The UK government is designing a Single Trade Window for the UK, a new facility that will allow traders to input all data relating to imports and exports in one place, rather than through multiple systems run by different border agencies and authorities.
The government is designing a Single Trade Window for the UK, a new facility that will allow traders to input all data relating to imports and exports in one place, rather than through multiple systems run by different border agencies and authorities.
Phillip Stansfield, a deputy director on the UK’s Single Trade Window programme, said, that the new portal is being delivered to “encompass everything you need to do to interact with government”.
“At the heart of our ambitions is simplification,” he said. “Our aim is to make the lives of government departments and traders easier, giving you more time for what really matters which is running your business.”
The UN Centre for Trade Facilitation and Electronic Business defines a Single Trade Window as a “facility that allows parties involved in trade and transport to lodge standardised information and documents with a single entry point to fulfil all import, export, and transit-related regulatory requirements”.
The UK is looking to deliver its own programme as part of its 2025 UK Border Strategy. It is expected to be designed “iteratively” with full functionality reached by 2027, Stansfield said.
Single Trade Windows are already in operation around the globe, including in the US, Singapore and Kenya.
On the webinar, Kevin Shakespeare, director of strategic partnerships and international development at the IOE&IT, said the new programme could “reduce delays and supply chain costs” for businesses.
“Because you are entering through a Single Trade Window, this eliminates the need to submit the same data to different government authorities – it’s just one set of data,” he said.
“It also provides potential for pre-population of data based on previous entries,” he added. “This could be beneficial for repeat consignments, for example”.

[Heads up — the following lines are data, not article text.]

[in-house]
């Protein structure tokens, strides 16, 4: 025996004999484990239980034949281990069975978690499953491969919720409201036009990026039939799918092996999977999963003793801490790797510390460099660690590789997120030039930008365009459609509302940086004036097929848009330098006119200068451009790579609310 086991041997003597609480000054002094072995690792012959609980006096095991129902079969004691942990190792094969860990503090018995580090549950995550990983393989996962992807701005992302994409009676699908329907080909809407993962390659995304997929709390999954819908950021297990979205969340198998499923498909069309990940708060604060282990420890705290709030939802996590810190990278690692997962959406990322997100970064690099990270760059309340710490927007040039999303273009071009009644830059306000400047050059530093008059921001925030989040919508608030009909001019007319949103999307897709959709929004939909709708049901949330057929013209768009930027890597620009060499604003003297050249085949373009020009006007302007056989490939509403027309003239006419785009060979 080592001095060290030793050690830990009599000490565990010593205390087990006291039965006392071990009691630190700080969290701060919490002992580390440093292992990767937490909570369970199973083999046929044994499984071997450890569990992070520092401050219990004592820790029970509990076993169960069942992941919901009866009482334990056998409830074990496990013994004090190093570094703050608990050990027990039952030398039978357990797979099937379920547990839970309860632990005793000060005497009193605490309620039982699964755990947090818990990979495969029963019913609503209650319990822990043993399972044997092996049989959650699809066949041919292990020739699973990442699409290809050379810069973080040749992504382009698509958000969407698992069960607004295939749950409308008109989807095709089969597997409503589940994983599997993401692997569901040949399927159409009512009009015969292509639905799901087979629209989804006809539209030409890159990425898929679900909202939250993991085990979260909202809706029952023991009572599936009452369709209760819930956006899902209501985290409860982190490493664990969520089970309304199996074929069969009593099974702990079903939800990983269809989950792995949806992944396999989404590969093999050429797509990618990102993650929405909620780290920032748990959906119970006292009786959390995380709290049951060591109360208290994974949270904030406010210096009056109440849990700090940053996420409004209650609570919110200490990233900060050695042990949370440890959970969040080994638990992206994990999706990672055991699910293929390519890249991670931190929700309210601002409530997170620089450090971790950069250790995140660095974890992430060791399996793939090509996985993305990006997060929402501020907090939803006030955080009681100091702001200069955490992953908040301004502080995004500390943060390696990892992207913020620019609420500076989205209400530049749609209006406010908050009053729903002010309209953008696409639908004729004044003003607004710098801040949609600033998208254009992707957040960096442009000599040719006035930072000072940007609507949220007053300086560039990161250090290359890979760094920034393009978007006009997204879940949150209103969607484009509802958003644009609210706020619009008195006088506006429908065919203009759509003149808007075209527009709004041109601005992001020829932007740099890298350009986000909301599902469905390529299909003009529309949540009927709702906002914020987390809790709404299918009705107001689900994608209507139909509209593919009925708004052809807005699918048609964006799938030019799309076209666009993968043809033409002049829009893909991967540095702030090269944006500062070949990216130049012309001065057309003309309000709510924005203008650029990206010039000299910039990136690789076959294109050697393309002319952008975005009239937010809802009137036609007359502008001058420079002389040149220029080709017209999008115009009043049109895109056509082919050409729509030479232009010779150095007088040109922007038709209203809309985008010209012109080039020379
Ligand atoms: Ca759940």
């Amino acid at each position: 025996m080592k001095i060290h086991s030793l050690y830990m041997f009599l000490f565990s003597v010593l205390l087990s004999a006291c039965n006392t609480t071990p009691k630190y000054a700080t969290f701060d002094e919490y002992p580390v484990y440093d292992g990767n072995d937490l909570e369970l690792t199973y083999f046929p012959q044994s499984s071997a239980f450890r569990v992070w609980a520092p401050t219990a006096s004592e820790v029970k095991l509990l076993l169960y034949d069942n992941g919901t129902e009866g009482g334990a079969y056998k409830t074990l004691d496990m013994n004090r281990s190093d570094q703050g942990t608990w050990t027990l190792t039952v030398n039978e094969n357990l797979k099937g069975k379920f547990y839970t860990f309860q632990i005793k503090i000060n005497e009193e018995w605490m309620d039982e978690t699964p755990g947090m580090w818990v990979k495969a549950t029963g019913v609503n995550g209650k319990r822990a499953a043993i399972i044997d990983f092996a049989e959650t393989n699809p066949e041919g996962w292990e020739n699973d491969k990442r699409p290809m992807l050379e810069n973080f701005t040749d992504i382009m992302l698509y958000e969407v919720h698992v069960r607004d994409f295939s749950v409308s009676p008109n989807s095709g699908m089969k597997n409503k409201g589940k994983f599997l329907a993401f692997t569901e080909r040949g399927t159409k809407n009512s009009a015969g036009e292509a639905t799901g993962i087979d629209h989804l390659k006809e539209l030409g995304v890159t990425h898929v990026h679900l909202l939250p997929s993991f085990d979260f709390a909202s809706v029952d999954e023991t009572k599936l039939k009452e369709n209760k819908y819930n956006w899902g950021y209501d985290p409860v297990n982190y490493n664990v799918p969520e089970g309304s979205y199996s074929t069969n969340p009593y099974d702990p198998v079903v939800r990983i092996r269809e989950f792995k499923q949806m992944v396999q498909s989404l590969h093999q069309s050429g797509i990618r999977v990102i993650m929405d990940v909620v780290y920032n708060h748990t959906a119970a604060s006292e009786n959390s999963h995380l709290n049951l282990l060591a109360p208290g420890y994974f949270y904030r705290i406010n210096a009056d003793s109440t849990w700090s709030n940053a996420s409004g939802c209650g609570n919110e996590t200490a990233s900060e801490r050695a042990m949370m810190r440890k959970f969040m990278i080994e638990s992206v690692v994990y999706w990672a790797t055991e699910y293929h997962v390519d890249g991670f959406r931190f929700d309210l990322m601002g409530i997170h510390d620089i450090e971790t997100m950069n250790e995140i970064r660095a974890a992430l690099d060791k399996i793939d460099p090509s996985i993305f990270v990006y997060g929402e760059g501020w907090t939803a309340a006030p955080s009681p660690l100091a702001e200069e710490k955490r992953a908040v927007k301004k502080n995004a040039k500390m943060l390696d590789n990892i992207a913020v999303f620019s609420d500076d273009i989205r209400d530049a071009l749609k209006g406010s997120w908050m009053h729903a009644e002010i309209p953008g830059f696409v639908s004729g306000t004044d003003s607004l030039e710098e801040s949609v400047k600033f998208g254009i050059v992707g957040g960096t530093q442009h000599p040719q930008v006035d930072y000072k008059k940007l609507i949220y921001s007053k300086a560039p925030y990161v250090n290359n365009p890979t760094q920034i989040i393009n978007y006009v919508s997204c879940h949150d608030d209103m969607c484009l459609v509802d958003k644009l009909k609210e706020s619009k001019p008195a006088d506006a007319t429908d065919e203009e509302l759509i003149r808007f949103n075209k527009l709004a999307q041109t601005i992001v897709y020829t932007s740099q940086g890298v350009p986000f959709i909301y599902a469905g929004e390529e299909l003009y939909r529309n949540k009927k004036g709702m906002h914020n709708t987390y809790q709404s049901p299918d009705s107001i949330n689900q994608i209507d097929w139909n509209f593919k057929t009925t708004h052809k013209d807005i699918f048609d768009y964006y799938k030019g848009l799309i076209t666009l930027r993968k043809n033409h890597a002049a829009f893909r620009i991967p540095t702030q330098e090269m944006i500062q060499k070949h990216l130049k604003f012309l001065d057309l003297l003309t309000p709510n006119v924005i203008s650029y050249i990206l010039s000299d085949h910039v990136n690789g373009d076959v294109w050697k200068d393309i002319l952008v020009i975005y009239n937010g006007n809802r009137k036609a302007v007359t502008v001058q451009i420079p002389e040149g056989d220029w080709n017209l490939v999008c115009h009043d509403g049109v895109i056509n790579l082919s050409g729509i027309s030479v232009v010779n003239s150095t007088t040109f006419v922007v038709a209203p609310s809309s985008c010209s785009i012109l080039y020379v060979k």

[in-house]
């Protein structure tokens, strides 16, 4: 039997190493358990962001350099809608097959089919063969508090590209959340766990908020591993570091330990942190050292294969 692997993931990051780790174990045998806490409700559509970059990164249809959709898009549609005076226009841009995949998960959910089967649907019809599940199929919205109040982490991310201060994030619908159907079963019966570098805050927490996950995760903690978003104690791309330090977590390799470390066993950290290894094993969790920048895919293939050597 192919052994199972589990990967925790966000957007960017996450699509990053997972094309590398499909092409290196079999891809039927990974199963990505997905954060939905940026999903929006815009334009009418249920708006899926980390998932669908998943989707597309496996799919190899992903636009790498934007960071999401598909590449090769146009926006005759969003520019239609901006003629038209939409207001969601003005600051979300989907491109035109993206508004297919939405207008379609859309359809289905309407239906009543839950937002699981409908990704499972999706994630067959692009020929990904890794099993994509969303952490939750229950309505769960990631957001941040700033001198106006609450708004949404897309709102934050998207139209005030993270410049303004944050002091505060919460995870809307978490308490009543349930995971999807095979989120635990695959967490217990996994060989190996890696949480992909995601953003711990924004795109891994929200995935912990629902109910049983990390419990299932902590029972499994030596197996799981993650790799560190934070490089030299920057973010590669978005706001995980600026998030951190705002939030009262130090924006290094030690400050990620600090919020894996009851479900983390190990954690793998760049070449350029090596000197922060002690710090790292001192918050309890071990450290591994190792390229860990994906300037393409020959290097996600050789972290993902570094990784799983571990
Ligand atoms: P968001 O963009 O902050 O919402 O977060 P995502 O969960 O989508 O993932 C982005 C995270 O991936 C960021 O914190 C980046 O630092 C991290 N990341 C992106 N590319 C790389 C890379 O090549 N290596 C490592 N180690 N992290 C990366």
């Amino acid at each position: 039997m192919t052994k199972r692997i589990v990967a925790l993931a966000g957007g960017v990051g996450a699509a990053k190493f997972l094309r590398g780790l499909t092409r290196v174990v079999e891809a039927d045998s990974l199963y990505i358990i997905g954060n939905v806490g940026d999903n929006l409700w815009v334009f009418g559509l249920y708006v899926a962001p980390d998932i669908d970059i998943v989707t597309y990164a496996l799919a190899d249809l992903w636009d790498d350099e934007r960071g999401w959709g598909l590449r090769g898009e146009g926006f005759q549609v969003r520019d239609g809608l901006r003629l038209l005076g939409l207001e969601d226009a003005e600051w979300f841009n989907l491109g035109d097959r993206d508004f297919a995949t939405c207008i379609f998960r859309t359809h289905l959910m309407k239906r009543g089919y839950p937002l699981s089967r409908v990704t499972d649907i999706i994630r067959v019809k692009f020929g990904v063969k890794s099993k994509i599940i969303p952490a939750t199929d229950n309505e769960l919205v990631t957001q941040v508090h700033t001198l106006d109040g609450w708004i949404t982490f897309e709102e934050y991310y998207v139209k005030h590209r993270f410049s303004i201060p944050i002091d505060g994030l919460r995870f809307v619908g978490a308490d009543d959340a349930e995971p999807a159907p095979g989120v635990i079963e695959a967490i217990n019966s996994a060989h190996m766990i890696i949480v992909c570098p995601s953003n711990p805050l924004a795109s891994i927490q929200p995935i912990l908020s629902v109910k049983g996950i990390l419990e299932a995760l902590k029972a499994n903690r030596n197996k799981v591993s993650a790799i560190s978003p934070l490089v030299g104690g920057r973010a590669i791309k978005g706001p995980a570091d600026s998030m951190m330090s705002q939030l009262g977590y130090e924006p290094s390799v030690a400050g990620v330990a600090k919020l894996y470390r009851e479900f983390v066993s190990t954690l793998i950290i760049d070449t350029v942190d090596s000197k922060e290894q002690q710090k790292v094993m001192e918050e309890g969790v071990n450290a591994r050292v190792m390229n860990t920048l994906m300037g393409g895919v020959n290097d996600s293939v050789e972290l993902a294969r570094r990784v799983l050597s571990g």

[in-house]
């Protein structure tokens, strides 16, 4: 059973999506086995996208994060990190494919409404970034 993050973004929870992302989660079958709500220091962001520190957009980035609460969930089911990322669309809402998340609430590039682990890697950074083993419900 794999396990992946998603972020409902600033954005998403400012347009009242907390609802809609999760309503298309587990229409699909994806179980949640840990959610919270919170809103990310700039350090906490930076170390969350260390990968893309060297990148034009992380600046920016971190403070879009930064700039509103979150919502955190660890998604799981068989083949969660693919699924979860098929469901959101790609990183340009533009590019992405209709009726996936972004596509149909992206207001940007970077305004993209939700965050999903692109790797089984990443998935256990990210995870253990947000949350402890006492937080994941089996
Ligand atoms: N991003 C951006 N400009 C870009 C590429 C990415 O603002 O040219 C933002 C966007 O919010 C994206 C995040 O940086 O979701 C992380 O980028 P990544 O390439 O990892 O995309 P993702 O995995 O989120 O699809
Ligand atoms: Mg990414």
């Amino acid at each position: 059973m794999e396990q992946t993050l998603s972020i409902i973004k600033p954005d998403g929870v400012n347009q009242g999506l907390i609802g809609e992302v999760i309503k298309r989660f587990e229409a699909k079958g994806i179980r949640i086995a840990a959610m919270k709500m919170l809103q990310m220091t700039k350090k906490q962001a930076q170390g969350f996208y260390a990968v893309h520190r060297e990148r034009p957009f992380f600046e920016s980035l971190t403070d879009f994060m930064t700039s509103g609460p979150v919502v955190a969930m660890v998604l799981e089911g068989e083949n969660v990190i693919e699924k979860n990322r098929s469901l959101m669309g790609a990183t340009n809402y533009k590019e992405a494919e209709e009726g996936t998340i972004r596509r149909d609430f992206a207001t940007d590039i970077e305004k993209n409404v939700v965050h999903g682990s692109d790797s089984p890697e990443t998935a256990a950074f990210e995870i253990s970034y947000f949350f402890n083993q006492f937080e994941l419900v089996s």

Stansfield said government is “adopting a ‘tell us once’ approach, where a trader will not be asked for the same data multiple times”.
However, Stansfield did admit there could be “legislation challenges” integrating multiple systems in one place – including those used for agrifoods, excise and military products.
“We may run into legislative stumbling blocks which will mean that there will be exclusions that have to drop out of it,” he said.
“It’s fundamental that DEFRA, APHA and other bodies are key stakeholders in the Single Trade Window,” said Shakespeare.
Stansfield also noted that data privacy and compliance with GDPR will be a “key requirement” for the programme.
However, on the webinar, only 5% of attendees said they had a clear understanding of what a Single Trade Window is.
Two fifths (39%) said they had no understanding of the concept, with over a half (57%) saying they had some understanding but needed to know more.
On the webinar, Stansfield explained that although the design of the programme has so far been conducted within the Cabinet Office, it is currently being moved into the remit of HMRC.
“We are as a programme in a transition. We’re moving from the Cabinet Office – where we’ve been doing strategic planning and having conversations with ministers – into HMRC, which will be the delivery directorate,” he said.
“This is primarily to benefit from the infrastructure which a department of that size, that’s used to doing digital delivery of this scale, has to offer.”